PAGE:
Is mod­ern equip­ment lev­el­ling the play­ing field on Tour?

Golf Australia - - GOLF IS GOOD -

Is it be­com­ing harder for the truly great play­ers to win on tour? Or put an­other way, is it now eas­ier for ‘lesser’ play­ers to gate­crash the party, aided and abet­ted by their tal­ent-equal­is­ing equip­ment? As far back as 2012, Ernie Els be­lieved so. “Big-headed driv­ers al­low ev­ery­one to hit it like only Greg Nor­man used to,” he noted, adding that driv­ing the ball is no longer the art form it once was and that huge metal-headed driv­ers, and lower-spin­ning golf balls make it hard to hit a bad drive. “I look around now and see guys win­ning, guys who could never have done so 20 years ago.”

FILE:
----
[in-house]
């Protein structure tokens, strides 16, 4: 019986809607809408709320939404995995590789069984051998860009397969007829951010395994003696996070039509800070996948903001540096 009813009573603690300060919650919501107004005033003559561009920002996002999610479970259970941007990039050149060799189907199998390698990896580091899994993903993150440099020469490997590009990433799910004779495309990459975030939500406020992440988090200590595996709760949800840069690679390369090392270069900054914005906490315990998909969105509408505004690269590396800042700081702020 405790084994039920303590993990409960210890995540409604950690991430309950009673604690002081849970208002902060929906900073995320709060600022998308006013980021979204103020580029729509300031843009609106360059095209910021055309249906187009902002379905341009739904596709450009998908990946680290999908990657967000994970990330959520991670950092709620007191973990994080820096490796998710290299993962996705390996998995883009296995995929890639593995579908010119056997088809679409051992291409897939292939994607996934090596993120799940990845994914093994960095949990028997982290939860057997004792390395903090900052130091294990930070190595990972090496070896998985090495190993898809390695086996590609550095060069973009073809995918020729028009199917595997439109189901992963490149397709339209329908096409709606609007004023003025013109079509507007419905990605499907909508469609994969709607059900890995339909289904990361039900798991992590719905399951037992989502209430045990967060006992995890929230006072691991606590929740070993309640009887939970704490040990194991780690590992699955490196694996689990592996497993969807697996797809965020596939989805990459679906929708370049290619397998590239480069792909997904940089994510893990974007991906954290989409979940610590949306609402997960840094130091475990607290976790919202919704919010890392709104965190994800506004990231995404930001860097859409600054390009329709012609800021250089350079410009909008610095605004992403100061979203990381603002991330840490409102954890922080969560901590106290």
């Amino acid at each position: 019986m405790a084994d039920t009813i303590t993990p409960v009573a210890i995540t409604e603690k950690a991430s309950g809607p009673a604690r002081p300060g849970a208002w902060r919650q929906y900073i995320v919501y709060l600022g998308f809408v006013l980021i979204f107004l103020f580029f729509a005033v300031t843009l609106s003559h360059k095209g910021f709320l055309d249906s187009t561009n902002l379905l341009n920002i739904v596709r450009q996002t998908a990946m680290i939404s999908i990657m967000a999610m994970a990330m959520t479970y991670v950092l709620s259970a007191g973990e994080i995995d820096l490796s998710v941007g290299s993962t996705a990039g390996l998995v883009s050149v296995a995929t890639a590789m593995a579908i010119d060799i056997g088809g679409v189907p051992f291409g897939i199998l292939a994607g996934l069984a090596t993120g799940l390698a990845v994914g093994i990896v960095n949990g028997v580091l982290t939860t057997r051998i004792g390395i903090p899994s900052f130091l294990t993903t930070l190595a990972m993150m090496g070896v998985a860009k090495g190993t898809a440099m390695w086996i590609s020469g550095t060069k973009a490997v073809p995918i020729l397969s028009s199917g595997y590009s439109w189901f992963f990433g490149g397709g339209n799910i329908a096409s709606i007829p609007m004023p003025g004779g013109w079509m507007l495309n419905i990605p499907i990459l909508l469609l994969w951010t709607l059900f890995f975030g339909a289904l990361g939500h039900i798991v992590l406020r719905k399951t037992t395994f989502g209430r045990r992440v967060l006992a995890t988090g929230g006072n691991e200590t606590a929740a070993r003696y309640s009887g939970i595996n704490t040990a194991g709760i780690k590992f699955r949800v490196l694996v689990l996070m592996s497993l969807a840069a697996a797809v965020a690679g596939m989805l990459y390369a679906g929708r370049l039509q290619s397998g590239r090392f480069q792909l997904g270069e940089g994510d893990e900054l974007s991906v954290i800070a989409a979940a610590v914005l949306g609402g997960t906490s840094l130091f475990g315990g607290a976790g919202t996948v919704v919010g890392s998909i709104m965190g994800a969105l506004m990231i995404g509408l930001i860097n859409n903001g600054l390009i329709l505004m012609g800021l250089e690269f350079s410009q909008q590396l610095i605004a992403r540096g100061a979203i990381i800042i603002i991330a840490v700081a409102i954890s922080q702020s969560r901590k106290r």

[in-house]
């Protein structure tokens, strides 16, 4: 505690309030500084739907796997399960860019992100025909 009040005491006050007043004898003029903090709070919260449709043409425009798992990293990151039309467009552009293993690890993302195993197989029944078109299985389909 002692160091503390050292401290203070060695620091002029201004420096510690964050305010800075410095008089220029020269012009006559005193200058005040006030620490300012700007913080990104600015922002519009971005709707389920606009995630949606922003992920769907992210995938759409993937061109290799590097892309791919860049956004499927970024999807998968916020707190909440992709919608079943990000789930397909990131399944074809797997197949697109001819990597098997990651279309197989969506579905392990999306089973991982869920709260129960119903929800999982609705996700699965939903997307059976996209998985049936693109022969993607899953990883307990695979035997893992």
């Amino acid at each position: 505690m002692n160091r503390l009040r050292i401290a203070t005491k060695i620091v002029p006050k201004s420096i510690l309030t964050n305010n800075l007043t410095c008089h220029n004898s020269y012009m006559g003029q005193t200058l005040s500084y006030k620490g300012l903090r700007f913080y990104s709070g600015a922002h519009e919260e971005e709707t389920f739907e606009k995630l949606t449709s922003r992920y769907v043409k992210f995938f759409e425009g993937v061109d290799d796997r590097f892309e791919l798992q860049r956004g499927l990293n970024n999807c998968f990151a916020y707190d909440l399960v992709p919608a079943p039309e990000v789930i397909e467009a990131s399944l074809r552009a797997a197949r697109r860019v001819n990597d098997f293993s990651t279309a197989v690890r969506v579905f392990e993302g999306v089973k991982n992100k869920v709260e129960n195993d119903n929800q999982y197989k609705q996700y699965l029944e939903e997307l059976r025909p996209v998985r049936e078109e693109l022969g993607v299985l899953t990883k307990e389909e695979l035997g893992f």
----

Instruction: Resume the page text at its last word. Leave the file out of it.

Euro­pean Tour player turned ar­chi­tect Mike Clay­ton agrees. “Mod­ern equip­ment has en­abled less tal­ented golfers to com­pete suc­cess­fully on the pro tours,” he says. “To­day’s equip­ment deskills the game the same as com­put­ers have deskilled our hand­writ­ing. We can be less pre­cise but still hit a de­cent shot.”

If this is true, a look at the PGA Tour and the ma­jors over the decades should show a far wider spread of win­ners to­day than in decades gone by. Con­sider the num­bers…

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